attributed to Samuel Johnson
                          ~~~~~~~~~~~~~~~~~~~
                          PUBLIC NOTICE: Due to recent budget cuts, the rising cost of electricity, gas, and oil...plus the current state of the economy............the light at the end of the tunnel, has been turned off.

                          Comment


                          • #14
                            Re: $6,500 paper weight

                            Morning all, I found another battery for my volt meter. I rechecked the coffee pot and it now reads 123v. I would have never guessed the low battery would cause a false reading. They usually just quit working. So I went and check the circuit in the shop and it read 122.9v, 90v when I started the mill, And for the few seconds the mill would run it leveled out at 119.1v. The mill motor and the control unit operates separately. The mill is on own circuit. I really don't know about the wiring of the motor. It has a diagram but the wiring doesn't look like the diagram. The diagram only shows low volt and high volt. The motor has to run at more than 12.5 amps, cause the 15 amp O/L on the motor keeps tripping. Don't know Oh and it does weigh every bit 700 lbs.

                            Comment


                            • #15
                              Re: $6,500 paper weight

                              Originally posted by tradesman351 View Post
                              The problem I'm having is, When I turn the mill on, the motor runs for about two minutes. The O/L on the motor trips. I have turned everything off in the shop and it still happens. When I first set this mill up, I ran it for about 10 minutes with no problems. Now I have this one and can't use it. The machine is under a 1 year warrenty. But I want to make sure it's not on my end. Thanks for any help in advance..
                              Hi, tradesman.

                              Can you clear something up for me? You mentioned in several of your posts that "the O/L on the motor trips". This says to me that it's a button on the motor that you need to press to reset... as opposed to the circuit breaker in your breaker panel. Is this correct? Or is it the 20A breaker in the subpanel that's tripping? If it's the reset on the machine itself, this says that it's likely (but not 100% certain) a problem with the machine rather than your wiring. If it's the panel breaker that's tripping, then it STILL might be the machine that's bad. If it's the motor that's tripping, are you certain it's a current overprotection device? It could be thermal protection. Often you can tell because the thermal protection will require you to wait a minute or so (while the motor cools off) before you can reset. An overcurrent protector will normally allow you to reset very quickly (few seconds or even immediately).

                              You mentioned that the machine should run on 120V 15A. But who knows what they sent you. Can you post more info, for instance, the wiring diagram? Can't make a lot of sense out of "low volt" and "high volt". A 120 volt machine should wire very simply with one black hot wire, a white neutral and a ground. The motor should have a plate on it with specs. Take a look and make sure it says that it's a 120 volt motor. If they sent you a 240 volt version of the machine, and you wire it to a 120 volt service, an AC induction motor will pull more current than it's supposed to and overheat, causing the motor protection to trip. Many machines are supplied "dual voltage", which can cause cause the problems you're having if you wire it wrong. Does the manufacturer have phone support that you can call? It could be as simple as getting the correct wiring diagram.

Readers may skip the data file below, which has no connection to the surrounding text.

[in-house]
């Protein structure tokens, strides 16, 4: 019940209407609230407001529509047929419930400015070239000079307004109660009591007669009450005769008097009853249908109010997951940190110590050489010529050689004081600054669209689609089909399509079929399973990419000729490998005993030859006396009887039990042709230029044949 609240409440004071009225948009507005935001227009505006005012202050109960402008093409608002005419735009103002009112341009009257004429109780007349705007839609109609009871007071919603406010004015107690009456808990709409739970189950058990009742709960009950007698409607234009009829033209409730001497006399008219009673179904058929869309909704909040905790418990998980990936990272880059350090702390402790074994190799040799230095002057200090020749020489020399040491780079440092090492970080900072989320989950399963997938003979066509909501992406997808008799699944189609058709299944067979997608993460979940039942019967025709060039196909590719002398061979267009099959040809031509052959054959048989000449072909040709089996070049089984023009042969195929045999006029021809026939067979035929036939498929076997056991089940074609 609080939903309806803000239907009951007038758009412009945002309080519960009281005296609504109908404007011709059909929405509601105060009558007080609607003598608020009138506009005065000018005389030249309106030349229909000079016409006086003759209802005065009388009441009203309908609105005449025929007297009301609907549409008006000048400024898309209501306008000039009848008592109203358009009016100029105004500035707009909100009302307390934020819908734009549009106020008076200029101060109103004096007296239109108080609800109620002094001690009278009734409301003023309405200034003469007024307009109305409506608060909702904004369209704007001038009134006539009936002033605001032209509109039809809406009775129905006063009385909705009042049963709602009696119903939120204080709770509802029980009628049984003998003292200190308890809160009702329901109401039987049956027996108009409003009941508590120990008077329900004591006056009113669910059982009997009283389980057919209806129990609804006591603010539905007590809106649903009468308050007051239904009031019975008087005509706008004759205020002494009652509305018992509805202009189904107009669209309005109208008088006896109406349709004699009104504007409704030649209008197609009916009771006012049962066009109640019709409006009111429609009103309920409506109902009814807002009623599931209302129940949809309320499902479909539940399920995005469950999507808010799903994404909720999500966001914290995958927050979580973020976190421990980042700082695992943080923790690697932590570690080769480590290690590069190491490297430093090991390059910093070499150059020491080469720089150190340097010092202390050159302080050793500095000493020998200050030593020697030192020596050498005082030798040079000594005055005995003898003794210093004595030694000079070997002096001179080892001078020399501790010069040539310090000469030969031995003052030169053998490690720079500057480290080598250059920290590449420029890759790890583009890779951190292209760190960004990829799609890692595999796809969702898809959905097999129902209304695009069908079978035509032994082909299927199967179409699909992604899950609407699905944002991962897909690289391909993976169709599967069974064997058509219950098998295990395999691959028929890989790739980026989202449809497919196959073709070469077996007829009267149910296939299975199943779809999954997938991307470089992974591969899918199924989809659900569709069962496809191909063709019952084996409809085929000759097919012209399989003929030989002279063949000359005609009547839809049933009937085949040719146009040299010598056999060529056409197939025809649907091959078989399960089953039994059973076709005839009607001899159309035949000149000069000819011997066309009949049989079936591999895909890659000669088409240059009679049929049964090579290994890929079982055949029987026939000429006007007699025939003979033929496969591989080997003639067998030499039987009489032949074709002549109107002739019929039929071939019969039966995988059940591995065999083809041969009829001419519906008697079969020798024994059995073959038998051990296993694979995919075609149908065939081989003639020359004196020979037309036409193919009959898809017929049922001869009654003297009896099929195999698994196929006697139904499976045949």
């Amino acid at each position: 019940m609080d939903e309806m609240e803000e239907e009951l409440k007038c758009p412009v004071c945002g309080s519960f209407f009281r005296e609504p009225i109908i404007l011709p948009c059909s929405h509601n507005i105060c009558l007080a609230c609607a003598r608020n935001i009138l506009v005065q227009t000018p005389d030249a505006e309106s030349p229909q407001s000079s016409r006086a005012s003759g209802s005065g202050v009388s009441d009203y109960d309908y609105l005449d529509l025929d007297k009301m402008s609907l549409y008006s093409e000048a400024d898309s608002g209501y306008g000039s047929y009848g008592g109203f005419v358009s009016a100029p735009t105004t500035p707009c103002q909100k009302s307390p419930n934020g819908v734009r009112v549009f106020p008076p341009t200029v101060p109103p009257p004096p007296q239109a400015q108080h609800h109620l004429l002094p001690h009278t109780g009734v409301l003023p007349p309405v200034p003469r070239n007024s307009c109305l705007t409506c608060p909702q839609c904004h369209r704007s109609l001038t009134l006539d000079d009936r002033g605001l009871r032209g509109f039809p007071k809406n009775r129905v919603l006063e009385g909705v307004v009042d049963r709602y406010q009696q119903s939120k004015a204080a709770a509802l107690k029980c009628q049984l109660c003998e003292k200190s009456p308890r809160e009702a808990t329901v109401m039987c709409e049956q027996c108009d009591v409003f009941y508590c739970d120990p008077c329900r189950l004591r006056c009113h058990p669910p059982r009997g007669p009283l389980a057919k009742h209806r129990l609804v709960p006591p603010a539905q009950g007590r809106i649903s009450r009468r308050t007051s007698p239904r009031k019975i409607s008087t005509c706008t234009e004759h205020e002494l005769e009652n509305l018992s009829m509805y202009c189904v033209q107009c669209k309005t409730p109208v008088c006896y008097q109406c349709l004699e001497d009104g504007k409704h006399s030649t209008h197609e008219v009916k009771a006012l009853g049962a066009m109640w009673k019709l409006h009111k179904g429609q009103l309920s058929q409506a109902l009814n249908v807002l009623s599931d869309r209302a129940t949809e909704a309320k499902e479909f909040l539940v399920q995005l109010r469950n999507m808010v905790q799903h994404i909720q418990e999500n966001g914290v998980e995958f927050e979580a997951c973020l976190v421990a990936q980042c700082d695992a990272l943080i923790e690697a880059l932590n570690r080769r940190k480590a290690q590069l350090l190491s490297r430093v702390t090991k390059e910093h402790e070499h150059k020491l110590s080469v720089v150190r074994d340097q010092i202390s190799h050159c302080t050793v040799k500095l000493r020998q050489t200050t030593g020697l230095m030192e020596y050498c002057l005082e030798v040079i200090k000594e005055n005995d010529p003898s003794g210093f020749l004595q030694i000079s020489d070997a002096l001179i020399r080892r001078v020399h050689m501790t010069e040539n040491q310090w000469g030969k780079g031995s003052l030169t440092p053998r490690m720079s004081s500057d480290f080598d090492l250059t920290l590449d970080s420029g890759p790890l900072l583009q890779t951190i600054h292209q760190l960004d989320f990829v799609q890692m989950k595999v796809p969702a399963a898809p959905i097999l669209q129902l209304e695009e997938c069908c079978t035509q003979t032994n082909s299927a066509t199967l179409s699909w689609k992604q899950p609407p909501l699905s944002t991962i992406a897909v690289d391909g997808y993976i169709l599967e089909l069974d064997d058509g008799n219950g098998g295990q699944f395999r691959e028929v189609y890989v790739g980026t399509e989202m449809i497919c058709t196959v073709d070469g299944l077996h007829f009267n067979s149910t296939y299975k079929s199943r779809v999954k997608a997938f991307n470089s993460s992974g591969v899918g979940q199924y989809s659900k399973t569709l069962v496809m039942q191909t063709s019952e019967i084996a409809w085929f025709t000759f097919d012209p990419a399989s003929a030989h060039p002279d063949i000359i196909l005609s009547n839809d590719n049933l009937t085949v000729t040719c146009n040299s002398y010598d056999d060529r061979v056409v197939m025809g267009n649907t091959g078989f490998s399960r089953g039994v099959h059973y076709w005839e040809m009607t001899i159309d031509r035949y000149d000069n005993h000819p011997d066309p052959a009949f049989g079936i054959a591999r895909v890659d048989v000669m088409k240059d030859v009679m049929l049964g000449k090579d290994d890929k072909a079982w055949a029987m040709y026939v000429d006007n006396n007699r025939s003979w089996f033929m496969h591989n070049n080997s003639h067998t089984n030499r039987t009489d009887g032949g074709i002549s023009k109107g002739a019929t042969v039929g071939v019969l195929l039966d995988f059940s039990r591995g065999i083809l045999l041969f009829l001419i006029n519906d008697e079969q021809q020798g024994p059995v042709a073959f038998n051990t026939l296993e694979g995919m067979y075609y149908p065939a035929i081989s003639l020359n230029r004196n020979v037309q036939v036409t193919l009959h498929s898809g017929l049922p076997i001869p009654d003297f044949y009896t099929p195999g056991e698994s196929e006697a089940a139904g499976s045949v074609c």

Do you have close-by access to any other outlets that are on different circuits? A 10 amp motor is nothing special, basically any outlet in your house will support it. You can get away with a large gage extension cord for a quick experiment.

                              If you unplug the mill and plug another high draw device into the dedicated 20A motor circuit, (say, a big air compressor or electric space heater) does that device work ok? This will help build confidence that your supply wiring is ok. May or may not be up to code, which is a whole seperate issue, but at least probably not responsible for the motor problem you're seeing.

                              It's impossible to be sure, but since you say the diagram doesn't look like the wiring, it seems sounds most likely like the motor is connected up incorrectly. If you correct that or discover that it's correct, AND other high draw devices work ok on that same circuit, then it seems to me that the motor is most likely bad.

                              Unless you're very comfortable with electricity, keep in mind that this sort of thing can kill you or start a fire very easily. An electrician may well be the most sensible thing you can do. In particular your comment about grounding is worrisome. A subpanel to a detached structure requires its own ground rod, and I believe the current NEC says that you have to run your safety ground back to the main panel. But I do not know what the requirements are in your area. I do know that having a wrong or questionable grounding scheme is a disaster waiting to happen that can have very serious or fatal consequences. You could touch your machine and get fried. When in doubt, call a licensed pro.

                              Good luck. I'll be interested in what you finally find. Be sure to post the final findings.

                              -Andy